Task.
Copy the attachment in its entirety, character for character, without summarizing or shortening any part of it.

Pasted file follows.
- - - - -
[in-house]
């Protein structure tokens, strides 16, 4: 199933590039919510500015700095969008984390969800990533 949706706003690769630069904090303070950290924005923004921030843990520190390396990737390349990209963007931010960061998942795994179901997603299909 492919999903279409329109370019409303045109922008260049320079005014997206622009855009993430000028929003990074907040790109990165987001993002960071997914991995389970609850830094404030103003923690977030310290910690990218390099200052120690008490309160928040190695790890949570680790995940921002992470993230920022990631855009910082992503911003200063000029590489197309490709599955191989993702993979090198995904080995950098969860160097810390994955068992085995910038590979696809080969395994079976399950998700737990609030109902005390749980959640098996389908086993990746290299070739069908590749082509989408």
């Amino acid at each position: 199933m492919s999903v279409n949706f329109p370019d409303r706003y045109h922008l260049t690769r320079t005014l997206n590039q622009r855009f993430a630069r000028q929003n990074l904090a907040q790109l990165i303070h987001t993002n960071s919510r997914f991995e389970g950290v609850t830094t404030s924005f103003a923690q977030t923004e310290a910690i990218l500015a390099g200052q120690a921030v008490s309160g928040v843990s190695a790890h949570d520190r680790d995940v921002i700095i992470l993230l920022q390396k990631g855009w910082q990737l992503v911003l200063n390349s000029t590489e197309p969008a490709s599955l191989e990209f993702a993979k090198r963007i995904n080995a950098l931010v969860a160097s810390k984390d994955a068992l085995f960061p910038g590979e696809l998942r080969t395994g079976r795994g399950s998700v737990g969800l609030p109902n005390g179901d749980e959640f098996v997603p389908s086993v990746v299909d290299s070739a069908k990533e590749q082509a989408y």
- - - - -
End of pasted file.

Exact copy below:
[in-house]
């Protein structure tokens, strides 16, 4: 199933590039919510500015700095969008984390969800990533 949706706003690769630069904090303070950290924005923004921030843990520190390396990737390349990209963007931010960061998942795994179901997603299909 492919999903279409329109370019409303045109922008260049320079005014997206622009855009993430000028929003990074907040790109990165987001993002960071997914991995389970609850830094404030103003923690977030310290910690990218390099200052120690008490309160928040190695790890949570680790995940921002992470993230920022990631855009910082992503911003200063000029590489197309490709599955191989993702993979090198995904080995950098969860160097810390994955068992085995910038590979696809080969395994079976399950998700737990609030109902005390749980959640098996389908086993990746290299070739069908590749082509989408």
């Amino acid at each position: 199933m492919s999903v279409n949706f329109p370019d409303r706003y045109h922008l260049t690769r320079t005014l997206n590039q622009r855009f993430a630069r000028q929003n990074l904090a907040q790109l990165i303070h987001t993002n960071s919510r997914f991995e389970g950290v609850t830094t404030s924005f103003a923690q977030t923004e310290a910690i990218l500015a390099g200052q120690a921030v008490s309160g928040v843990s190695a790890h949570d520190r680790d995940v921002i700095i992470l993230l920022q390396k990631g855009w910082q990737l992503v911003l200063n390349s000029t590489e197309p969008a490709s599955l191989e990209f993702a993979k090198r963007i995904n080995a950098l931010v969860a160097s810390k984390d994955a068992l085995f960061p910038g590979e696809l998942r080969t395994g079976r795994g399950s998700v737990g969800l609030p109902n005390g179901d749980e959640f098996v997603p389908s086993v990746v299909d290299s070739a069908k990533e590749q082509a989408y």